Machine learning for prediction of protein properties

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2023-05
Authors
Kool, Daniel Benjamin
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Jernigan, Robert L
Jernigan, Robert
Underbakke, Eric
Dickerson, Julie
Huang, Xiaoqiu
Song, Guang
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Biochem, Biophysics, and Molecular Biology
Abstract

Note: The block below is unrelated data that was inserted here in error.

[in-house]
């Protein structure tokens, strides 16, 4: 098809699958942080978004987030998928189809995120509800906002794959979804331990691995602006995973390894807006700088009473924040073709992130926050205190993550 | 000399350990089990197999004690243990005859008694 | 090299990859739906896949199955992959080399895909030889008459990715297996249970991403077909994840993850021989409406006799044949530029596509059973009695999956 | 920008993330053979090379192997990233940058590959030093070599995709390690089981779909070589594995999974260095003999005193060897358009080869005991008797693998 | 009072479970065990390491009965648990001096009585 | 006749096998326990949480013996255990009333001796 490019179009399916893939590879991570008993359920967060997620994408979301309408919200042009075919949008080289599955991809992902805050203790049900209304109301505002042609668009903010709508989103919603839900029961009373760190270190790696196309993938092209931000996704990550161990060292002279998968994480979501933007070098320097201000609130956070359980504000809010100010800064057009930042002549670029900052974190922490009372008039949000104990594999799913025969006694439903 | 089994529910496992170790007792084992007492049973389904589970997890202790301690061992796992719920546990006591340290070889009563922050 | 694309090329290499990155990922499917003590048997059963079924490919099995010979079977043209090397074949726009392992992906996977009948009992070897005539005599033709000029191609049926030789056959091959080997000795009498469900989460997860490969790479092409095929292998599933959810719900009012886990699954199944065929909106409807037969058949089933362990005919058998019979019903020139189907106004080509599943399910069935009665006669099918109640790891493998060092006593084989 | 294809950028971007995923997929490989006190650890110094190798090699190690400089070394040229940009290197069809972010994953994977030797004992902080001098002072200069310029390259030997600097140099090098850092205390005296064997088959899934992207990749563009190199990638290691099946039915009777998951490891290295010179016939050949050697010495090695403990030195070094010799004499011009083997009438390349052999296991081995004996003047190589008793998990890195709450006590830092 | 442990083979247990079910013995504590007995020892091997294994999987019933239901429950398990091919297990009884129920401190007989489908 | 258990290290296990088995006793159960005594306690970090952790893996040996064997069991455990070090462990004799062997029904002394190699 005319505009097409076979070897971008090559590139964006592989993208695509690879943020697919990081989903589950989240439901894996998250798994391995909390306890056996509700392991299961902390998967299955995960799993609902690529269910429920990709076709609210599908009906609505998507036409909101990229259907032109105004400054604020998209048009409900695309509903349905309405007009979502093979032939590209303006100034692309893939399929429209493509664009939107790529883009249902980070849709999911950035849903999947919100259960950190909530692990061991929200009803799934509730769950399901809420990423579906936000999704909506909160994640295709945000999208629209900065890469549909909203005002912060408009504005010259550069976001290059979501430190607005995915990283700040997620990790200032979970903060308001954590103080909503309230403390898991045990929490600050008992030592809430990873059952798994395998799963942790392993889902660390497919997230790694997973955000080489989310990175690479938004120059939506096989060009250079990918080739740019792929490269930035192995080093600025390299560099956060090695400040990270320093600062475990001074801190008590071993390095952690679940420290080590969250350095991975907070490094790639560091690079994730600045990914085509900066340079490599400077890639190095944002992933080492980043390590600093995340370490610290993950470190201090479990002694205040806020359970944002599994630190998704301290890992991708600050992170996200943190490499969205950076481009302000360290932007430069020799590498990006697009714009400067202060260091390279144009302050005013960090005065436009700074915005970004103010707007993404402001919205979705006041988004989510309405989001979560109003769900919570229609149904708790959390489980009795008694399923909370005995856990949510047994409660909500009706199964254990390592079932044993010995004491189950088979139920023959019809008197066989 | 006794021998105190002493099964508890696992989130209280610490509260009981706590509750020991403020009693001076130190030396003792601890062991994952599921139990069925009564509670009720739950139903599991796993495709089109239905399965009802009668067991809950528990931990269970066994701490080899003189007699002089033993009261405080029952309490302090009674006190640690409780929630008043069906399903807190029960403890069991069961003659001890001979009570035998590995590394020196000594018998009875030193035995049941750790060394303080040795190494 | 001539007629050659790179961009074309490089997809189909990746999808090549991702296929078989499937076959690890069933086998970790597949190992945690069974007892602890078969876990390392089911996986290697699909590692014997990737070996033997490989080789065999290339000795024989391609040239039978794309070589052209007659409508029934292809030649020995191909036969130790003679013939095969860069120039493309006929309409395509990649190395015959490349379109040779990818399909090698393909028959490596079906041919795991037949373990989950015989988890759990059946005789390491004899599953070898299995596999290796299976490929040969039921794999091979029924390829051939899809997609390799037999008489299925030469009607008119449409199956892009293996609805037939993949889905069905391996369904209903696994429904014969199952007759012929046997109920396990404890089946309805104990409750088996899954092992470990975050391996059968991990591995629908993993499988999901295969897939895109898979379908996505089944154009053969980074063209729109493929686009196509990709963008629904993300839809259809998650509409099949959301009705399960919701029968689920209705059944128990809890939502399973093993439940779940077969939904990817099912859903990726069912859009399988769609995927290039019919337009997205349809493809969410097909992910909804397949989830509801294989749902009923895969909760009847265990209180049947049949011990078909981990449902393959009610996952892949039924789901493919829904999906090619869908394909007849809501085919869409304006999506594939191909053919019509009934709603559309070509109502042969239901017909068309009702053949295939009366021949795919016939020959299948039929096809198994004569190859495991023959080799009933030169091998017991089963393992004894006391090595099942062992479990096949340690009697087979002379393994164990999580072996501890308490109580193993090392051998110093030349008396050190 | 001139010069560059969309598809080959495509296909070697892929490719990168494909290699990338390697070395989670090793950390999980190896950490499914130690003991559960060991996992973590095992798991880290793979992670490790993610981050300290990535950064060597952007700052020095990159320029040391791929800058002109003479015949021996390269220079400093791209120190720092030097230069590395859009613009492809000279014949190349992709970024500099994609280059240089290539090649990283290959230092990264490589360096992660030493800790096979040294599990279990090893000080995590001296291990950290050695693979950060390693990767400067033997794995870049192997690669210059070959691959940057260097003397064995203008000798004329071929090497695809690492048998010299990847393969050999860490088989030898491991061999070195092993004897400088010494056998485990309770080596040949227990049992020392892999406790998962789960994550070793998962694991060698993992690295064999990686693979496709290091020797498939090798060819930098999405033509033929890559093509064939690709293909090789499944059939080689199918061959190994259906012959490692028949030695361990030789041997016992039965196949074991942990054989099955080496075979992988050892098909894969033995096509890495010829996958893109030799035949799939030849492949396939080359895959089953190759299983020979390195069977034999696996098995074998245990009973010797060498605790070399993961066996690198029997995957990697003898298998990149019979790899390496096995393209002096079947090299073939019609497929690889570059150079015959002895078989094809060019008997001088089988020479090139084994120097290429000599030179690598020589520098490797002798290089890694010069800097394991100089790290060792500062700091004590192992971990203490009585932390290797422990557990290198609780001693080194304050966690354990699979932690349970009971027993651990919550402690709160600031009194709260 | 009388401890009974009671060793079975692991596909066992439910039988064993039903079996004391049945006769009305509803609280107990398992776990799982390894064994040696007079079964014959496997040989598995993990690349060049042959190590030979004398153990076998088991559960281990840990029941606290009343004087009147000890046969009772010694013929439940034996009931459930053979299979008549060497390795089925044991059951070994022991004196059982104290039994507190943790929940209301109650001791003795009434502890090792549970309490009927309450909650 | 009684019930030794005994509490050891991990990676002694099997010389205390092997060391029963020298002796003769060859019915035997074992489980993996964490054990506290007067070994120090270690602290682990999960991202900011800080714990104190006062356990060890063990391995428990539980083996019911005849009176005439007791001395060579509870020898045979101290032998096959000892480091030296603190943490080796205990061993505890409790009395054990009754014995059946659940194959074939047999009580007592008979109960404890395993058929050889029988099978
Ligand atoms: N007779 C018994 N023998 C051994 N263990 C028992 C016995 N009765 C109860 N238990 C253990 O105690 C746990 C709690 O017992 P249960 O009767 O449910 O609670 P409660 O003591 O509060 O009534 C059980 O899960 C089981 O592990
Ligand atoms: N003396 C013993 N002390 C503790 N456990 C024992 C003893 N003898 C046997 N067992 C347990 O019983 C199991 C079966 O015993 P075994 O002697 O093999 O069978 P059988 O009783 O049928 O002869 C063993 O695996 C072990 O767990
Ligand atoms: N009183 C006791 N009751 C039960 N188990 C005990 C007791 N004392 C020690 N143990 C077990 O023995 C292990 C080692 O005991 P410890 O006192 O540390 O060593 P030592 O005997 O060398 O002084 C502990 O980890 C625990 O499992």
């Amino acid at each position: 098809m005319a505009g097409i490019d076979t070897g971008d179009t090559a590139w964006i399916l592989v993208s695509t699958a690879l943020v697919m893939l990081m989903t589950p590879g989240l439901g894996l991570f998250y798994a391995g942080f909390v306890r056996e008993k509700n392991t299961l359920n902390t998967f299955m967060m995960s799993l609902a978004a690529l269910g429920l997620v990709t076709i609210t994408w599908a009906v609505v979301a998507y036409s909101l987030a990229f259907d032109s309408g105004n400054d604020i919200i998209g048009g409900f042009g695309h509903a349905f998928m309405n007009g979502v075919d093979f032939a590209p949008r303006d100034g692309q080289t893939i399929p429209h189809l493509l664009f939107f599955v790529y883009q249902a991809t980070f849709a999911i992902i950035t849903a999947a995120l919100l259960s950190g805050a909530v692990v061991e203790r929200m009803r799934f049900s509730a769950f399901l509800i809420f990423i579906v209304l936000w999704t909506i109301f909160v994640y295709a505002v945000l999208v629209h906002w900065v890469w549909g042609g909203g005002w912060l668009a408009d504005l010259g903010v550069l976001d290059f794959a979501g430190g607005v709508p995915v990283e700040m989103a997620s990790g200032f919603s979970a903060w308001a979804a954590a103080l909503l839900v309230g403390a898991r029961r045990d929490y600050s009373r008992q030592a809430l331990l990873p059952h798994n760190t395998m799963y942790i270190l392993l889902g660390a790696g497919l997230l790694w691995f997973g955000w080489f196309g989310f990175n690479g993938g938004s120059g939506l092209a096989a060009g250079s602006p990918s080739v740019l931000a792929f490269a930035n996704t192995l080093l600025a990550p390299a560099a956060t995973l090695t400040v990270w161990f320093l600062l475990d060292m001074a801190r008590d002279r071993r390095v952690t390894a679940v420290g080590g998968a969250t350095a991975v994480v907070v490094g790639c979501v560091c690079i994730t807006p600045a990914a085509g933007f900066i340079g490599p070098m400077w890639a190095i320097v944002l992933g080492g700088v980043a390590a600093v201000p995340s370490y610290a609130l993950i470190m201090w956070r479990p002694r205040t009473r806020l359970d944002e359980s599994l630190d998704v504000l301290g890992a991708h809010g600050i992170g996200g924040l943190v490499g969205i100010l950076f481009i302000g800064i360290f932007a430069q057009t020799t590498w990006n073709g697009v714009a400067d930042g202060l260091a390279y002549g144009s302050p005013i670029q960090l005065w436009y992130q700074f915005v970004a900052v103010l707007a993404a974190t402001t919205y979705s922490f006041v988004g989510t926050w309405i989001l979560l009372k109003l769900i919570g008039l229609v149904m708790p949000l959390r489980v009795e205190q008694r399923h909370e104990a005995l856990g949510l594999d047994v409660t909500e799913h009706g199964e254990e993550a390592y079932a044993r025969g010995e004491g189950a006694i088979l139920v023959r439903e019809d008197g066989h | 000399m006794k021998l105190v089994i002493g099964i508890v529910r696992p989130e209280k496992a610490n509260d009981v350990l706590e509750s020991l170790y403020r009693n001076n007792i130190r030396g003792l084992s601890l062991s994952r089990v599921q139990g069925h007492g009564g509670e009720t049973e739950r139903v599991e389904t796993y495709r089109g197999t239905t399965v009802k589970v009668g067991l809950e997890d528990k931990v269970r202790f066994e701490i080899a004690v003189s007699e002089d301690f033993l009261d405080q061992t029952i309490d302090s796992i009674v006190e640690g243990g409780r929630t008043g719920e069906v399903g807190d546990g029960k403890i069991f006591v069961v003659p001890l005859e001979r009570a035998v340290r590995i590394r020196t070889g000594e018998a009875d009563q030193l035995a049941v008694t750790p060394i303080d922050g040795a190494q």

The first part of this thesis presents a comprehensive investigation into the intricate relationship between protein residues, geometries, and pocket features and their impact on protein functionality. The primary investigative tool used throughout this study is machine learning, with a focus on the eXtreme Gradient Boosting (XGBoost) tree-based classification method. The approach emphasizes the importance of accurately treating and preparing the data to obtain reliable and insightful results, and careful attention is given to the preparation and analysis of input features to gain a comprehensive understanding of the underlying mechanisms, particularly in terms of the characteristics of the individual amino acids participating. One of the main challenges that was addressed in this thesis is ways to deal with highly imbalanced datasets. To address this challenge, various scaling/standardization functions and techniques have been employed to generate synthetic samples. The results highlight significant differences and consistencies between these different data preparation schemes. Additionally, we used the SHAP method to identify important features and variables for the machine learning model, obtaining global and residue-level importance values. By identifying these key features and variables, we gain a deeper understanding of some of the details of the underlying mechanisms that influence protein functionality. The methods and data preparation strategies are extended in this study to predict ligand binding residues. Specifically, the binding of two biologically significant ligands, HEM and PLP, is investigated using similar geometric and physicochemical properties. The insights gained from this study can inform future experimental work and accelerate the discovery of new therapies for diseases. By accurately predicting ligand binding residues, we can better understand how proteins interact with their environment in general and in specific ways, and how we can modify these interactions to improve health outcomes. In addition to ligand binding, we also explore the use of machine learning to predict free energy and phenotype changes caused by mutations in proteins. By understanding how mutations affect protein function, we can better understand the mechanisms of diseases and ultimately develop more effective restorative treatments. We also present a novel method to predict the melting temperature of proteins from different datasets with high accuracy, utilizing a neural network approach and consider two different sets of input features. This method can be used to better understand how proteins behave under different conditions, and to develop more stable and effective proteins for use in biotechnology and medicine. Finally, this study describes the development of BioMakie.jl, a Julia programming package that provides a range of tools for investigating proteins. The package currently allows users to view proteins and multiple sequence alignments, with ongoing development focused on creating new visualizations and connecting Julia's event systems to web/JavaScript. By reducing the need to know multiple coding languages and lowering the learning curve for protein analysis, BioMakie.jl aims to make it easier for researchers to explore and understand protein structures and functions. This tool can be used by researchers across a wide range of disciplines to better understand the fundamental building blocks of life and their mechanisms. Overall we demonstrate the power of machine learning and feature importance methods in analyzing complex biological systems, such as proteins. By gaining a deeper understanding of the underlying mechanisms that influence protein functionality, we can eventually develop more effective therapies for diseases. Additionally, the development of BioMakie.jl provides a powerful tool for researchers to investigate proteins and gain new insights into their structures and functions.
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